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Beijing holds hearing on taxi fares hike


07:56, May 24, 2013

BEIJING, May 23 (Xinhua) -- Beijing held a public hearing on Thursday afternoon on plans to raise taxi fares in order to address cabbies' complaints over low income.

Twenty-three of the 25 representatives attending the hearing supported proposals to increase cab fares, with 21 of them supporting the two submitted plans to raise the base fare, waiting fee during traffic jams and booking fees of a taxi service.

Both of the plans proposed raising the base fare from 10 yuan (1.6 U.S. dollars) to 13 yuan for the first 3 km. The plans also increased the costs of taking a taxi during traffic jams and the price of making a reservation.

Thirteen representatives supported the first plan, which lifted the rate per km after the first 3 km to 2.3 yuan from the current 2 yuan, while eight favored the second plan with a higher rate of 2.6 yuan per km.

Two representatives agreed to higher taxi fees but proposed their own plans.

The Beijing Municipal Commission of Development and Reform, the organizer of the hearing, earlier published plans for higher taxi fares with aims to improve drivers' income and appease mounting public complaints about poor service due to the cabbies' low morale.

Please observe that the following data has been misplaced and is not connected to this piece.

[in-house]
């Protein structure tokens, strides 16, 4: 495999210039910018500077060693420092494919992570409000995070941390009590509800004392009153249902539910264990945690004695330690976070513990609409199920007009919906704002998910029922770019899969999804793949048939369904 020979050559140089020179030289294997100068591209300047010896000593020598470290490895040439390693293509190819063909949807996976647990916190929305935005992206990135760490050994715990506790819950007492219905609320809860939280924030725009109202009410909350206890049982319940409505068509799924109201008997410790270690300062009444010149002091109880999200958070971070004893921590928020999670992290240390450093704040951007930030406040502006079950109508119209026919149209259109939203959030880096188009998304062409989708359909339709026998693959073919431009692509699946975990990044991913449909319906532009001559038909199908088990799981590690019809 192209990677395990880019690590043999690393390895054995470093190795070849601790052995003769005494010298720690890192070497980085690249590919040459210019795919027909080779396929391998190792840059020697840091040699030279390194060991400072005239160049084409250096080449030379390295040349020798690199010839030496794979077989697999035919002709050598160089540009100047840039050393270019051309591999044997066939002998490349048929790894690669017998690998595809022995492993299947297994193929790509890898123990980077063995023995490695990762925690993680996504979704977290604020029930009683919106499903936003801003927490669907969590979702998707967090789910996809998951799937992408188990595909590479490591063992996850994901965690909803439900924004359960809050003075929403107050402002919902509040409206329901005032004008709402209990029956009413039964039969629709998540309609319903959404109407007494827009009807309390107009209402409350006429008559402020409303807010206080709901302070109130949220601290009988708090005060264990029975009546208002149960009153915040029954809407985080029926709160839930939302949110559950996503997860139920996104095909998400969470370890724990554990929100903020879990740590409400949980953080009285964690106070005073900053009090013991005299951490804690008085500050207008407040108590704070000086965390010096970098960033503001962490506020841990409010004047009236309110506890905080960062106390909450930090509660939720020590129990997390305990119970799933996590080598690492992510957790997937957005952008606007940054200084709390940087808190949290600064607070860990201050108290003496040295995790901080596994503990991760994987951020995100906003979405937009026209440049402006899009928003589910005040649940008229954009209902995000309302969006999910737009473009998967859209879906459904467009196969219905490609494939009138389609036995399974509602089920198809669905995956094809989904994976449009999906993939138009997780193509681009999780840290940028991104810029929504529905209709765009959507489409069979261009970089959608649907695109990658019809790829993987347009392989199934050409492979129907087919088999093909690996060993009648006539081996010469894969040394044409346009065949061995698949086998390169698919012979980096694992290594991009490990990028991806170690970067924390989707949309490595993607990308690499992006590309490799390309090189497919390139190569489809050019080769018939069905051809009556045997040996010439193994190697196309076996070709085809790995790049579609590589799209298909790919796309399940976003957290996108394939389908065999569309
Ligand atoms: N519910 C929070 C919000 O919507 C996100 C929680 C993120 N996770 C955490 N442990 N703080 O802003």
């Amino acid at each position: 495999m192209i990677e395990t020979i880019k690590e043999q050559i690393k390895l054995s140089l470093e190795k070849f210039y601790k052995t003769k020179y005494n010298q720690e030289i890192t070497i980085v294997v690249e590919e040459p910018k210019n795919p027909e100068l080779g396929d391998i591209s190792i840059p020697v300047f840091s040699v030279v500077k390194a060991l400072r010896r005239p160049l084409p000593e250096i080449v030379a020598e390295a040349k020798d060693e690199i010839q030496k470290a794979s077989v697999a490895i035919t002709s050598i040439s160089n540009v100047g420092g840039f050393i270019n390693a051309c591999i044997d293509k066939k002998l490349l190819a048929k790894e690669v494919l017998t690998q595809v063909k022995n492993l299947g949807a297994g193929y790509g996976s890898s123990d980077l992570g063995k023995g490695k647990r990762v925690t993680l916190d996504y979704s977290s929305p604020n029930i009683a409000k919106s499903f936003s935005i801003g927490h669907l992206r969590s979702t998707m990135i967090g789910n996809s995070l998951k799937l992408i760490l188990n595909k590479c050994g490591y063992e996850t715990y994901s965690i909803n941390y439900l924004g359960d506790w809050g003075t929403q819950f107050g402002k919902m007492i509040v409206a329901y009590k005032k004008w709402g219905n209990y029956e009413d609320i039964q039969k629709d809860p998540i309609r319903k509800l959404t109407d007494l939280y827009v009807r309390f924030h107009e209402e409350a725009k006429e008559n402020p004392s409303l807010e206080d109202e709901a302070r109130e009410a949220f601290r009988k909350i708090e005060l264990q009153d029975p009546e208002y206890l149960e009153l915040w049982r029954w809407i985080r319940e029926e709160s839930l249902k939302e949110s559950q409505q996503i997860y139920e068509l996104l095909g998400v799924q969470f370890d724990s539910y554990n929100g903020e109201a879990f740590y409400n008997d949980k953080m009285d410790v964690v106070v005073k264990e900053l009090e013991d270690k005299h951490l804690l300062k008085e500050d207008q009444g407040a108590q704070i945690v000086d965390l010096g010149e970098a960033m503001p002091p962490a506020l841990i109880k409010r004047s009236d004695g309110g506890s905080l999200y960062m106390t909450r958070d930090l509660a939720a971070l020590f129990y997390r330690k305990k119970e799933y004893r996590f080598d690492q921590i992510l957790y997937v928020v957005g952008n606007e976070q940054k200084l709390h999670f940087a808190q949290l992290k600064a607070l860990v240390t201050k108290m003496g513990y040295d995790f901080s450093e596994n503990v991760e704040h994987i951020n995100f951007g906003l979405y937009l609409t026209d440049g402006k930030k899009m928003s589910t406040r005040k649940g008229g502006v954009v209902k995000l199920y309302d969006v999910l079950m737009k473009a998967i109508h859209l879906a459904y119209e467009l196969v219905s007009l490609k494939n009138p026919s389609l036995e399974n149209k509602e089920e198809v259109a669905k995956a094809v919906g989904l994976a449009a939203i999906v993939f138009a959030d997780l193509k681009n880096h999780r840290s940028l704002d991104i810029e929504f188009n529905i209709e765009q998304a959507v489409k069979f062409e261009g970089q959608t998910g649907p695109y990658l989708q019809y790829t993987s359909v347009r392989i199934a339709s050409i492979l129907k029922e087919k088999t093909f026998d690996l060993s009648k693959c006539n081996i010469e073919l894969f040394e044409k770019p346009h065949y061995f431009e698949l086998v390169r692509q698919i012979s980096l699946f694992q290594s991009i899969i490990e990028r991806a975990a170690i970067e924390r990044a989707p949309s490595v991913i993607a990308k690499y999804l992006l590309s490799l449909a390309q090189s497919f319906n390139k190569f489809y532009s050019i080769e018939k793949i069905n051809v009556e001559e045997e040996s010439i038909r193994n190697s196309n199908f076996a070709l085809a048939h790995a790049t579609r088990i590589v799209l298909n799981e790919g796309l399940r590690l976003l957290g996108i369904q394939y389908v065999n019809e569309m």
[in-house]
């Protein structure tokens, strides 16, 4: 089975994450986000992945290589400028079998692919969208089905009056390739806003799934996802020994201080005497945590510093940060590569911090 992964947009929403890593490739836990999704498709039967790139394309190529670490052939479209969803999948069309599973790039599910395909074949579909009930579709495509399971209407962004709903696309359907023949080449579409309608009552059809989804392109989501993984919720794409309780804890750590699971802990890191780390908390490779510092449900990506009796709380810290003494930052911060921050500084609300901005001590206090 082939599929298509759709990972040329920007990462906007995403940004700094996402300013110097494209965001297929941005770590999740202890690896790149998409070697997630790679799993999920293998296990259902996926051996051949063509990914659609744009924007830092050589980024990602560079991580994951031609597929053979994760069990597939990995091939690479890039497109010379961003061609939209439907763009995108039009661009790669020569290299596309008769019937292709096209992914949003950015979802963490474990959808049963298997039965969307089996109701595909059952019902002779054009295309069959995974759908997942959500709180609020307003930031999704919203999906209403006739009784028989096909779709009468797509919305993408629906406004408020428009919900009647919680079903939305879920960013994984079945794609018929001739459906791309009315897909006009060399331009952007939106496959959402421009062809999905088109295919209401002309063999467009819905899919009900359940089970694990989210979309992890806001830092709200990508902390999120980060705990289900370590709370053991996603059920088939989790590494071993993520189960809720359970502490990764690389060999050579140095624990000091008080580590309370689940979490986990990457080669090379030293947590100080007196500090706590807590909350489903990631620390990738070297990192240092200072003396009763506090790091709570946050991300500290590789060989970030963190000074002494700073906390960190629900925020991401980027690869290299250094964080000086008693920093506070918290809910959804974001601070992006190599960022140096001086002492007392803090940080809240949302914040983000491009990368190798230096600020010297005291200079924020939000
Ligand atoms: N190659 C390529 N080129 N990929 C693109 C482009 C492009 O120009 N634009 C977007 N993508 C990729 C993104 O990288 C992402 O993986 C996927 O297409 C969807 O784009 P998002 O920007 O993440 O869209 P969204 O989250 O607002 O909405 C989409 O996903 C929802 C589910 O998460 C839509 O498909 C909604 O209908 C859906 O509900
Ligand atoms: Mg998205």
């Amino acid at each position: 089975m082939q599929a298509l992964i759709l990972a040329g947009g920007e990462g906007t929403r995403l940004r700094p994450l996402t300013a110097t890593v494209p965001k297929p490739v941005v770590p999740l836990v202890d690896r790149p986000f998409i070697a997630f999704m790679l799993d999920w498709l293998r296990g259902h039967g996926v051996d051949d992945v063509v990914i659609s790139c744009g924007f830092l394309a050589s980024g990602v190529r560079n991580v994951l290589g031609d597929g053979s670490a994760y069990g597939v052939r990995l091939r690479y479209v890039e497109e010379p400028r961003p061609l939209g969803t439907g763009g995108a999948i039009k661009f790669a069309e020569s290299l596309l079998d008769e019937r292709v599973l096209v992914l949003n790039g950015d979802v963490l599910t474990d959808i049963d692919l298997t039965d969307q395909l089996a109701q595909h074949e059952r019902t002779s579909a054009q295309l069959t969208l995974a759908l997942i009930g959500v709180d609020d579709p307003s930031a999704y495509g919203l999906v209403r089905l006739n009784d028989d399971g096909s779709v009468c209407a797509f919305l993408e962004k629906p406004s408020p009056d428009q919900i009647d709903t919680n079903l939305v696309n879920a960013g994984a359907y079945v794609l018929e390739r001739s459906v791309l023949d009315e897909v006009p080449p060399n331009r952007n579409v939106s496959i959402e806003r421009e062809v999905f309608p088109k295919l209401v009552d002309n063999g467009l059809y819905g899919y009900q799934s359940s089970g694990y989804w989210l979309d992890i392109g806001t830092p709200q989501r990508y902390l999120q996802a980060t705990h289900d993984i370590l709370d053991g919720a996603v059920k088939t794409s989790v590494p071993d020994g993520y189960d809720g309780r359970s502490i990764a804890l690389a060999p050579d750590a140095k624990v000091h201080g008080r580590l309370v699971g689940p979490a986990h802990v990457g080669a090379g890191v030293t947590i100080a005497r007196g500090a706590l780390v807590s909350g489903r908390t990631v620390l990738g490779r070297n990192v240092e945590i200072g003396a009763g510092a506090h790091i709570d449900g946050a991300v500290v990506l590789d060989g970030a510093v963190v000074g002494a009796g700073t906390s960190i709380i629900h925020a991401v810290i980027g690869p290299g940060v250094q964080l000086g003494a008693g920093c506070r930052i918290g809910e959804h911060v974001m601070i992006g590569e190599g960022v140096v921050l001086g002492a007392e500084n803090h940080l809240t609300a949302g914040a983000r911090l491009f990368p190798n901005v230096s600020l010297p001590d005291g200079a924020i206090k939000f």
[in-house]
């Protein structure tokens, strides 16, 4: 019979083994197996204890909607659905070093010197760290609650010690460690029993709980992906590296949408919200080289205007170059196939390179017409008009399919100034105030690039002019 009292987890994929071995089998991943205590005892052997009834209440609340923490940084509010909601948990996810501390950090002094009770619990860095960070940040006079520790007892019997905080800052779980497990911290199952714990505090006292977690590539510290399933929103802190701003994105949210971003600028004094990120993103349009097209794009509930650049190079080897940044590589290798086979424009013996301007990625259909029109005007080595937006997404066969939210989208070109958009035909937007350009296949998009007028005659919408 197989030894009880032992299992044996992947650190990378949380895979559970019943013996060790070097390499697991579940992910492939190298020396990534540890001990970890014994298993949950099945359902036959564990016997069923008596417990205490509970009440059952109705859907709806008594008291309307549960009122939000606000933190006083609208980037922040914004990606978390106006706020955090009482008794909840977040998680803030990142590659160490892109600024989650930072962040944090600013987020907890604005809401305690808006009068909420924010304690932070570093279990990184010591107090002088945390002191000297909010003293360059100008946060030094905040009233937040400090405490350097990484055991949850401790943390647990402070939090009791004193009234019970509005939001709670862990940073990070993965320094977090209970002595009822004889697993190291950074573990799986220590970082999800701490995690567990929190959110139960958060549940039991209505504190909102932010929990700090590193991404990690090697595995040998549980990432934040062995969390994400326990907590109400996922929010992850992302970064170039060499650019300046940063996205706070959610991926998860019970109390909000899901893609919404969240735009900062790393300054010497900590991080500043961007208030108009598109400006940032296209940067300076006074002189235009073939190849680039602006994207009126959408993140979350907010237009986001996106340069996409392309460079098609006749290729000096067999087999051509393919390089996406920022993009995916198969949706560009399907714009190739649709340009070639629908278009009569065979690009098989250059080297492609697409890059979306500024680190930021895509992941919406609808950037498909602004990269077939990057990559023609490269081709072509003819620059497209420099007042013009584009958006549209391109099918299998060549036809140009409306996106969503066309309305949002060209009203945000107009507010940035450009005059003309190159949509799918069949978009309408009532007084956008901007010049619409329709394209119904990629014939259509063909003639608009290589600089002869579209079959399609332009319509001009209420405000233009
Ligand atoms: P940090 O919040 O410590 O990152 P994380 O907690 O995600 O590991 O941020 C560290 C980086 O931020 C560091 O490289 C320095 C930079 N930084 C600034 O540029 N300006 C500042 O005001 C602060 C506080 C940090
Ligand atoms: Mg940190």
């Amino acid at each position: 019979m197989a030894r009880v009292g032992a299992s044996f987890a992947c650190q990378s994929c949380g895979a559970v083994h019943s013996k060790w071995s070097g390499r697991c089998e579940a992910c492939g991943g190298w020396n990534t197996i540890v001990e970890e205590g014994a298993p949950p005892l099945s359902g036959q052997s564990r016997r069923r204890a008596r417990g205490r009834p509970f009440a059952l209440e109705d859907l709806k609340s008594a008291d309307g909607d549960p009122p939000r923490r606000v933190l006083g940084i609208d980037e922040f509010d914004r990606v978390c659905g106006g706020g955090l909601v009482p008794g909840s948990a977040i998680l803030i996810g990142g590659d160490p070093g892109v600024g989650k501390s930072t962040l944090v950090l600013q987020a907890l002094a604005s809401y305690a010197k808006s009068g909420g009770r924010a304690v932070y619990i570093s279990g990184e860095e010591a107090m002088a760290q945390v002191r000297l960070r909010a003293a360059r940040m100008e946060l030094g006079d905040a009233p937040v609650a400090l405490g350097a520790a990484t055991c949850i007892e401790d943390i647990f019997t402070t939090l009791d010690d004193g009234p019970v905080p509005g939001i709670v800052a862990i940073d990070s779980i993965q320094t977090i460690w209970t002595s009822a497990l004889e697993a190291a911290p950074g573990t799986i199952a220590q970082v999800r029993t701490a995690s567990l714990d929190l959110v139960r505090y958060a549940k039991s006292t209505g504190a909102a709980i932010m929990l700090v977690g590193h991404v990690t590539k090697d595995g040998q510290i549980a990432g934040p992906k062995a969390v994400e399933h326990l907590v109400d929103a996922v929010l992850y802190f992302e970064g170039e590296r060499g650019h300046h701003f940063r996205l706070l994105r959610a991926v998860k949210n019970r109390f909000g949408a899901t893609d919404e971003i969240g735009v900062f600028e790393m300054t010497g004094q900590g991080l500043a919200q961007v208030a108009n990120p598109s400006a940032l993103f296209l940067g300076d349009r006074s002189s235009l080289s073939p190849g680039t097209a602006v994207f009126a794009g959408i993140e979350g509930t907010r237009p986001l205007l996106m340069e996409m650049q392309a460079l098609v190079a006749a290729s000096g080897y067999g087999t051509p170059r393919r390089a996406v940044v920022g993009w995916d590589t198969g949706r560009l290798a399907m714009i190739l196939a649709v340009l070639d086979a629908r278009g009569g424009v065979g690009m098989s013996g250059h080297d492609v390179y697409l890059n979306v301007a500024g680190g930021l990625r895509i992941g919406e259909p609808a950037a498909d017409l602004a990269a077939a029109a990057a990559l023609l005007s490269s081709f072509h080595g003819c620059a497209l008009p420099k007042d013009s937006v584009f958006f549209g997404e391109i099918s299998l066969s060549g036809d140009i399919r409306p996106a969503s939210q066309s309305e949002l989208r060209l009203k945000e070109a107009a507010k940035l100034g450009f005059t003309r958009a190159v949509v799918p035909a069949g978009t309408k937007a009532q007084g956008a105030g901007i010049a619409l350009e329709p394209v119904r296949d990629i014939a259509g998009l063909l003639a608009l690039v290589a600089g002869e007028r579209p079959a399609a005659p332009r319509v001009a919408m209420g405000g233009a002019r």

The plans have triggered controversy for not axing the hefty monthly franchise fees drivers pay to taxi companies, which are believed to take away much of their income. Some cabbies also worry higher prices may result in fewer customers.

The commission said the increased incomes from the price hike will go in the hands of the drivers, and the companies will be banned from using the price rise as an excuse to raise the franchise fees.

The 25 representatives include 10 ordinary citizens, two legislators, three political advisors, three taxi drivers, three government officials, two from taxi companies and one from a social group. One representative was absent but submitted opinions, said the commission.

Beijing is home to 252 taxi operators and 1,157 individual cab drivers that collectively run 66,646 vehicles, carrying about 700 million passengers annually and accounting for 6.6 percent of the city's transport.

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